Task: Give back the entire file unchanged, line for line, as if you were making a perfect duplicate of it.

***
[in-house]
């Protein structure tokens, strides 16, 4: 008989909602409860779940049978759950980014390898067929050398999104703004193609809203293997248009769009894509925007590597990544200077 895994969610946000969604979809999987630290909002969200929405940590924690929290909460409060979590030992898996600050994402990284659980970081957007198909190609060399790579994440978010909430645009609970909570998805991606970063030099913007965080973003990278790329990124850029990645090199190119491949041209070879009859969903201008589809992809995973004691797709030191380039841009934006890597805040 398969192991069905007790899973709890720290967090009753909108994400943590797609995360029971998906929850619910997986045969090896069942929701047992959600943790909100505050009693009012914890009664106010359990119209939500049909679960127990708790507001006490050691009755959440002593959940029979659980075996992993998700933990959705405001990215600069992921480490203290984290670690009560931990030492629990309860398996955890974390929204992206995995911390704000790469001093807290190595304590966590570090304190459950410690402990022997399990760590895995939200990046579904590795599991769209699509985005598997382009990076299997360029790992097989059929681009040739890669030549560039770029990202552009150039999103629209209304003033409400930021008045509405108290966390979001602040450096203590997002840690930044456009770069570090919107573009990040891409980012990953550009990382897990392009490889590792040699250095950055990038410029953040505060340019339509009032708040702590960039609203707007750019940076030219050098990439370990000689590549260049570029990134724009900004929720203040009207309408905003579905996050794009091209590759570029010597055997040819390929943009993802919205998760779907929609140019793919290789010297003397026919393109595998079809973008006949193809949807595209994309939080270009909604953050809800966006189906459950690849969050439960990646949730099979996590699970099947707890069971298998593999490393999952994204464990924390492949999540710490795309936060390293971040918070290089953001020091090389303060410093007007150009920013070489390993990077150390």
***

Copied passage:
[in-house]
């Protein structure tokens, strides 16, 4: 008989909602409860779940049978759950980014390898067929050398999104703004193609809203293997248009769009894509925007590597990544200077 895994969610946000969604979809999987630290909002969200929405940590924690929290909460409060979590030992898996600050994402990284659980970081957007198909190609060399790579994440978010909430645009609970909570998805991606970063030099913007965080973003990278790329990124850029990645090199190119491949041209070879009859969903201008589809992809995973004691797709030191380039841009934006890597805040 398969192991069905007790899973709890720290967090009753909108994400943590797609995360029971998906929850619910997986045969090896069942929701047992959600943790909100505050009693009012914890009664106010359990119209939500049909679960127990708790507001006490050691009755959440002593959940029979659980075996992993998700933990959705405001990215600069992921480490203290984290670690009560931990030492629990309860398996955890974390929204992206995995911390704000790469001093807290190595304590966590570090304190459950410690402990022997399990760590895995939200990046579904590795599991769209699509985005598997382009990076299997360029790992097989059929681009040739890669030549560039770029990202552009150039999103629209209304003033409400930021008045509405108290966390979001602040450096203590997002840690930044456009770069570090919107573009990040891409980012990953550009990382897990392009490889590792040699250095950055990038410029953040505060340019339509009032708040702590960039609203707007750019940076030219050098990439370990000689590549260049570029990134724009900004929720203040009207309408905003579905996050794009091209590759570029010597055997040819390929943009993802919205998760779907929609140019793919290789010297003397026919393109595998079809973008006949193809949807595209994309939080270009909604953050809800966006189906459950690849969050439960990646949730099979996590699970099947707890069971298998593999490393999952994204464990924390492949999540710490795309936060390293971040918070290089953001020091090389303060410093007007150009920013070489390993990077150390």